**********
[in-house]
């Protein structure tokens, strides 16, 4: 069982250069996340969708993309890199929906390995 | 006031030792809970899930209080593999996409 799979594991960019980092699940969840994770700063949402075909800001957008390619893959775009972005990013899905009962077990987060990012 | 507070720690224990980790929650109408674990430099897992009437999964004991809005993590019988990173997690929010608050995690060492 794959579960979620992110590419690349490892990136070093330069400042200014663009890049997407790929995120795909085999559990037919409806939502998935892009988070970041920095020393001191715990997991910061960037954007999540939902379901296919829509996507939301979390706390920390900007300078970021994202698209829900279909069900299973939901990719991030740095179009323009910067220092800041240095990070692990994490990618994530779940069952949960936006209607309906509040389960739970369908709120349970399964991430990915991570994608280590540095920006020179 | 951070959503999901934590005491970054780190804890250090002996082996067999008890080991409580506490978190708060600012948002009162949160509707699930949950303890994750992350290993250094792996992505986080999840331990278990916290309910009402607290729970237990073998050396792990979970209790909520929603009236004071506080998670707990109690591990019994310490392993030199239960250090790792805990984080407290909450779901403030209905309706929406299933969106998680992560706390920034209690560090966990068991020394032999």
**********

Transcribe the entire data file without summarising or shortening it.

[in-house]
């Protein structure tokens, strides 16, 4: 069982250069996340969708993309890199929906390995 | 006031030792809970899930209080593999996409 799979594991960019980092699940969840994770700063949402075909800001957008390619893959775009972005990013899905009962077990987060990012 | 507070720690224990980790929650109408674990430099897992009437999964004991809005993590019988990173997690929010608050995690060492 794959579960979620992110590419690349490892990136070093330069400042200014663009890049997407790929995120795909085999559990037919409806939502998935892009988070970041920095020393001191715990997991910061960037954007999540939902379901296919829509996507939301979390706390920390900007300078970021994202698209829900279909069900299973939901990719991030740095179009323009910067220092800041240095990070692990994490990618994530779940069952949960936006209607309906509040389960739970369908709120349970399964991430990915991570994608280590540095920006020179 | 951070959503999901934590005491970054780190804890250090002996082996067999008890080991409580506490978190708060600012948002009162949160509707699930949950303890994750992350290993250094792996992505986080999840331990278990916290309910009402607290729970237990073998050396792990979970209790909520929603009236004071506080998670707990109690591990019994310490392993030199239960250090790792805990984080407290909450779901403030209905309706929406299933969106998680992560706390920034209690560090966990068991020394032999």